Greene’s ​Godspell d

divinity, which ultimately works to make viewers recognize the mark of evil within all of us that is forgivable through the word of God and fellow humans. The question becomes: was the film successful in it’s portrayal? “What happens to the Christ of faith when he is represented singing contemporary lyrics, surrounded by singers and dancers, and amplified by Dolby stereo sound and spectacular filmic effects? What happens to the Good News, the message of salvation in the life, death, and Resurrection of Jesus Christ, when it is mediated through the musical film?” (Baugh 2000, 35). The musical orientation is what makes the film most effect in it’s ability to connect with the audience, it entices viewers to look past the divinity. The use of the meta-plays makes them see a reflection of themselves to get the film’s message. Greene’s Godspell ​definitely diverges from usual Jesus films, but it brings a new perspective, enlisting all humans as obligated to take a small portion of “the savior job.” Shades of gray are the only way in which life comes; sins will be made, and we are all part of the puzzle of forgiveness.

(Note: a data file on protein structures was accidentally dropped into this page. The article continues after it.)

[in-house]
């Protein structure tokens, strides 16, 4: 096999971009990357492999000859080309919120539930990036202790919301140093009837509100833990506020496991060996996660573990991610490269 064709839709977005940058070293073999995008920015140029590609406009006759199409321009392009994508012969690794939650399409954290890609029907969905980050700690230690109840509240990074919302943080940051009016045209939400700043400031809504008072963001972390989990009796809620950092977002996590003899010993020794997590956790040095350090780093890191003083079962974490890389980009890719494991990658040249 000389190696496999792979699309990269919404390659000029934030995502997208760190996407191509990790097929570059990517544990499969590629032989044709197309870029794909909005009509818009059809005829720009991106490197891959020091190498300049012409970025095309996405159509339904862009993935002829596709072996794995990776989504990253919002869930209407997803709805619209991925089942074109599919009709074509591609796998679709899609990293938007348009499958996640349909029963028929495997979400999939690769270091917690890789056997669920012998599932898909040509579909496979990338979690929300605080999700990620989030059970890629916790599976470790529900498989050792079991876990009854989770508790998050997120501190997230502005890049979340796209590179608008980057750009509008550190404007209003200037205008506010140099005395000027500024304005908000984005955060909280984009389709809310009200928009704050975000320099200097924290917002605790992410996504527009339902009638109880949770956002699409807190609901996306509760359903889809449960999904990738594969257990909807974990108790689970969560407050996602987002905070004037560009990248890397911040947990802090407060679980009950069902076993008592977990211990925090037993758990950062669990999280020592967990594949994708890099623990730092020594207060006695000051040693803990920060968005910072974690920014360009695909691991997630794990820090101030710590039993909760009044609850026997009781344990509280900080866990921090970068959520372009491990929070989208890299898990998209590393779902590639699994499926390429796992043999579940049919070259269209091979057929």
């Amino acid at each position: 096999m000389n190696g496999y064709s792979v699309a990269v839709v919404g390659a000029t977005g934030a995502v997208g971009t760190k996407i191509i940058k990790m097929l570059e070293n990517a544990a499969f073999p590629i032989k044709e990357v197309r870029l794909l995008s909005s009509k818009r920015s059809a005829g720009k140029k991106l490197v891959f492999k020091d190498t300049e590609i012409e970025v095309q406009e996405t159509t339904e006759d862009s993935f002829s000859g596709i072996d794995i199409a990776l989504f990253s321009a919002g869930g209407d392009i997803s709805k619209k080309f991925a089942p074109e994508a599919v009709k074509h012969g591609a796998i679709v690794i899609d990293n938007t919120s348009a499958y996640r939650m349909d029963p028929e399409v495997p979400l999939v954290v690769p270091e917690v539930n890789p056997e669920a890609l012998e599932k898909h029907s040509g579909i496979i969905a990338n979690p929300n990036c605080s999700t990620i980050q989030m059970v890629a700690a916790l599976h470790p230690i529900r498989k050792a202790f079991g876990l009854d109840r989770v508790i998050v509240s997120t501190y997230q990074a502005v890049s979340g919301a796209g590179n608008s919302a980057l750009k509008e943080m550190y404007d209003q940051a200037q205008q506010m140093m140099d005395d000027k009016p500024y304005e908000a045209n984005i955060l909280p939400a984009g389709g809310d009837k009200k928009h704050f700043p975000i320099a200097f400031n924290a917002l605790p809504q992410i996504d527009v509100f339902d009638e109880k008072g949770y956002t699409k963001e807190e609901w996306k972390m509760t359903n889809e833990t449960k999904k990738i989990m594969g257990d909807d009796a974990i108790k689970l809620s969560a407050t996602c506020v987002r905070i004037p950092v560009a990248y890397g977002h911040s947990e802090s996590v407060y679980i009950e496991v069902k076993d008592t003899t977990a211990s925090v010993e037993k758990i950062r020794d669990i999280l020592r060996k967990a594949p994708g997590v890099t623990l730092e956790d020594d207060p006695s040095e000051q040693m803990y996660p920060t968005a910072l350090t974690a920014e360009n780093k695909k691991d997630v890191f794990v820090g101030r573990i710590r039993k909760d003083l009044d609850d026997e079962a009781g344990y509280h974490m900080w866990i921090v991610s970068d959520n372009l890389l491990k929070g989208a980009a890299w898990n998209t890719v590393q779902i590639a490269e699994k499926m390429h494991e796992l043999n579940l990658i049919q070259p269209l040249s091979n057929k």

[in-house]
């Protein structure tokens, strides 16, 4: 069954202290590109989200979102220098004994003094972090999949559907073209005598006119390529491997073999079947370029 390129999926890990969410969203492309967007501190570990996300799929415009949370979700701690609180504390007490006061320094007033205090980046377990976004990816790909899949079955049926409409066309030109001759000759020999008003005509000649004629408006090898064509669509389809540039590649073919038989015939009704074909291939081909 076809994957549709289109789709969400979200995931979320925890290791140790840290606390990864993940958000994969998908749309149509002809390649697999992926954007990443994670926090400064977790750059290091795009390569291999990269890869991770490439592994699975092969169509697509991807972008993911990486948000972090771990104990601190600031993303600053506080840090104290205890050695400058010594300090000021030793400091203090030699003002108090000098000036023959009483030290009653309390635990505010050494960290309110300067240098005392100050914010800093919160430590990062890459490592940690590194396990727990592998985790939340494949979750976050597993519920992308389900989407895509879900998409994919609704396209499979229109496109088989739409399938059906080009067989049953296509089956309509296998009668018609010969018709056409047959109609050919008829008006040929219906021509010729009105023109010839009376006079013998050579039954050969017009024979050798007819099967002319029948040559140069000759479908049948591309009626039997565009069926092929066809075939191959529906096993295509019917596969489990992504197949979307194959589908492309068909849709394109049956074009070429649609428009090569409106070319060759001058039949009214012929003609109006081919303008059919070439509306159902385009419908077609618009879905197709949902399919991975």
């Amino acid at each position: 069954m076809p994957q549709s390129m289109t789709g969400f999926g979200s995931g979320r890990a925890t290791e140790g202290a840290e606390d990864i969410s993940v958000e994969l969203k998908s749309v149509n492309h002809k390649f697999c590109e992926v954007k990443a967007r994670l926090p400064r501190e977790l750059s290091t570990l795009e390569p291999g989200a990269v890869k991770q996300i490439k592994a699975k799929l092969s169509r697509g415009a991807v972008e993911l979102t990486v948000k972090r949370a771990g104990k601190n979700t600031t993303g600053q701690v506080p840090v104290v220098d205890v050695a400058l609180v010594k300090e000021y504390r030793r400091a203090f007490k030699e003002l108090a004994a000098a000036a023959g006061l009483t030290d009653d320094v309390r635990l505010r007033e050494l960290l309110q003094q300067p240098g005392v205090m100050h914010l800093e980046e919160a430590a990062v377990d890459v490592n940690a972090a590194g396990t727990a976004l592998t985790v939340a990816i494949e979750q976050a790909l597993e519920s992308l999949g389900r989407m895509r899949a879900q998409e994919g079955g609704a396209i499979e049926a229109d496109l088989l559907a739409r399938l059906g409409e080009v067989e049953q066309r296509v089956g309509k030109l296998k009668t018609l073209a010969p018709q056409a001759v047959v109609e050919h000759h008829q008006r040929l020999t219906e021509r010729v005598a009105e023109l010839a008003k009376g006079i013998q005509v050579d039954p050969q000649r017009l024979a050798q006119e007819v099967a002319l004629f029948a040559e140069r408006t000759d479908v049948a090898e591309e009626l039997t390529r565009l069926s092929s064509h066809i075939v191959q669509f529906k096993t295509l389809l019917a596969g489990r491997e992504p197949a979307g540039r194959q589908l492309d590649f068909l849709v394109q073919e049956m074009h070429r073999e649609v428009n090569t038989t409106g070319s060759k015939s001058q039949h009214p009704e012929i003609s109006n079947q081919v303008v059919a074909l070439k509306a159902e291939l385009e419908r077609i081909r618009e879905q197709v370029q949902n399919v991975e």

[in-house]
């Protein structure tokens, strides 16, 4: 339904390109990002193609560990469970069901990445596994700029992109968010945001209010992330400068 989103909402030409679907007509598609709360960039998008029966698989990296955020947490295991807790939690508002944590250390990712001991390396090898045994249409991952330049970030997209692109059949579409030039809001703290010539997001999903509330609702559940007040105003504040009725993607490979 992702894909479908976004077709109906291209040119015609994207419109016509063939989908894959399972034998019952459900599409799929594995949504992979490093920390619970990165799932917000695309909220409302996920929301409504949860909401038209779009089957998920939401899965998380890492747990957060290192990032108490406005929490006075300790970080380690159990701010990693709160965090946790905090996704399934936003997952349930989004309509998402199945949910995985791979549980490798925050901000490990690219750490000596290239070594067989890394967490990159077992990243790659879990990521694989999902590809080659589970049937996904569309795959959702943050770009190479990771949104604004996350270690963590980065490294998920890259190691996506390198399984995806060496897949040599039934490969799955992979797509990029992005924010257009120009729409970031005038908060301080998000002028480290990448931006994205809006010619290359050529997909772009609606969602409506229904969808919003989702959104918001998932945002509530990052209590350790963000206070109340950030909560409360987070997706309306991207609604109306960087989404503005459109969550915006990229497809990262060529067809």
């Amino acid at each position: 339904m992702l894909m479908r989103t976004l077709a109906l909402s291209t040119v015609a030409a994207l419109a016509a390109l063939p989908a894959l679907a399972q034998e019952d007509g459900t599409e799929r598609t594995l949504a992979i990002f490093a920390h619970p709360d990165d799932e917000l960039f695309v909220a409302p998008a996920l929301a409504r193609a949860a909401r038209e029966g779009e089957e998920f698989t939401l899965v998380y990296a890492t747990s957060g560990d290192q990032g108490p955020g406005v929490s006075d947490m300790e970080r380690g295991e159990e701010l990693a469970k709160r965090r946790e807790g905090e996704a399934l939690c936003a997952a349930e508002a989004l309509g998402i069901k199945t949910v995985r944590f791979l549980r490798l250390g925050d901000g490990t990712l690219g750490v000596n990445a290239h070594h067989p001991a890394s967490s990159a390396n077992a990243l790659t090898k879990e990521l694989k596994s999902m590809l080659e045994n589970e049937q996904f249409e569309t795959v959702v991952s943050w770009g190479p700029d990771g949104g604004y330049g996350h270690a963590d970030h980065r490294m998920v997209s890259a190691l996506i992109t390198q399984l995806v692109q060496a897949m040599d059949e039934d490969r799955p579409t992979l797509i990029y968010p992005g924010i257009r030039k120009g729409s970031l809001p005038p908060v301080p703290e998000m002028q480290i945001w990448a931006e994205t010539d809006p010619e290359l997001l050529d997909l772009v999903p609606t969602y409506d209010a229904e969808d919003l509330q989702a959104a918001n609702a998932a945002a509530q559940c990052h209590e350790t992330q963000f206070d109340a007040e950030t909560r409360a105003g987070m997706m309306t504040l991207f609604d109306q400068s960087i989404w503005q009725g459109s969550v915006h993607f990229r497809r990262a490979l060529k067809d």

evelopes a forgiving-teacher image of Jesus, radiating his


Baugh, Lloyd. "The Jesus Musicals: Jesus Christ Superstar and Godspell." In Imaging the Divine: Jesus and Christ-Figures in Film​, 33-47. Franklin, Wisconsin: Sheed & Ward, 2000.

Robertson, Gordon. "Who Crucified Christ?" The Christian Broadcasting Network. September 14, 2014. Accessed March 15, 2017.

Staley, Jeffrey L., and Richard Walsh. "Godspell, 1973." In ​Jesus, the Gospels, and Cinematic Imagination: A Handbook to Jesus on DVD,69-73. 1st ed. Louisville, Kentucky: Westminster John Knox Press, 2007.

Walsh, Richard. "Location, Location, Location: Godspell and the Teachings of Jesus." In ​Reading the Gospel in the Dark: Portrayals of Jesus in Film​, 69-89. New York, New York: Bloomsbury T&T Clark , 2003.